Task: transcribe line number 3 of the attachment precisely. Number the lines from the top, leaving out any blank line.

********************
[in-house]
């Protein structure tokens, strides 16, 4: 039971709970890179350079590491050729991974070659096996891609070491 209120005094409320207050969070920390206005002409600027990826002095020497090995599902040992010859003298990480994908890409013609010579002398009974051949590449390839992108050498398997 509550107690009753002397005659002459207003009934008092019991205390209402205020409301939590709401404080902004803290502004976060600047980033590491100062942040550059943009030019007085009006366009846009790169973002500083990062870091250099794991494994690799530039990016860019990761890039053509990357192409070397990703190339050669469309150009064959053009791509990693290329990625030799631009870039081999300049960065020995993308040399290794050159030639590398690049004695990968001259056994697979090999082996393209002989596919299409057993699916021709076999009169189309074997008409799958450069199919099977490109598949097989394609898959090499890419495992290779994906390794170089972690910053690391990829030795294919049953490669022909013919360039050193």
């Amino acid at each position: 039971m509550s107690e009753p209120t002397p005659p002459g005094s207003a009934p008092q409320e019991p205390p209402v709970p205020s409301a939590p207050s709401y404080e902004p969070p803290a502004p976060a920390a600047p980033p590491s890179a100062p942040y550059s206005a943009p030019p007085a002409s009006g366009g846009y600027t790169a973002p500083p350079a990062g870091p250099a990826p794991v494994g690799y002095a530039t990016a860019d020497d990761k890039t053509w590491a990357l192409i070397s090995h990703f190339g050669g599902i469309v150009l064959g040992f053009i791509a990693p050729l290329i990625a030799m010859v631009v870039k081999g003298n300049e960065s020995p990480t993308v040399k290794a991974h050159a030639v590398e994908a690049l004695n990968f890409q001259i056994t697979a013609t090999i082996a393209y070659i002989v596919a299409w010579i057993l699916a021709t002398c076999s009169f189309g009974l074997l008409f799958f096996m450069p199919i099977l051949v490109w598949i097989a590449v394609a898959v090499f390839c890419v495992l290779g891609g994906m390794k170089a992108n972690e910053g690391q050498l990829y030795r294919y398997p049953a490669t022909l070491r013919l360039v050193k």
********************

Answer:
């Amino acid at each position: 039971m509550s107690e009753p209120t002397p005659p002459g005094s207003a009934p008092q409320e019991p205390p209402v709970p205020s409301a939590p207050s709401y404080e902004p969070p803290a502004p976060a920390a600047p980033p590491s890179a100062p942040y550059s206005a943009p030019p007085a002409s009006g366009g846009y600027t790169a973002p500083p350079a990062g870091p250099a990826p794991v494994g690799y002095a530039t990016a860019d020497d990761k890039t053509w590491a990357l192409i070397s090995h990703f190339g050669g599902i469309v150009l064959g040992f053009i791509a990693p050729l290329i990625a030799m010859v631009v870039k081999g003298n300049e960065s020995p990480t993308v040399k290794a991974h050159a030639v590398e994908a690049l004695n990968f890409q001259i056994t697979a013609t090999i082996a393209y070659i002989v596919a299409w010579i057993l699916a021709t002398c076999s009169f189309g009974l074997l008409f799958f096996m450069p199919i099977l051949v490109w598949i097989a590449v394609a898959v090499f390839c890419v495992l290779g891609g994906m390794k170089a992108n972690e910053g690391q050498l990829y030795r294919y398997p049953a490669t022909l070491r013919l360039v050193k």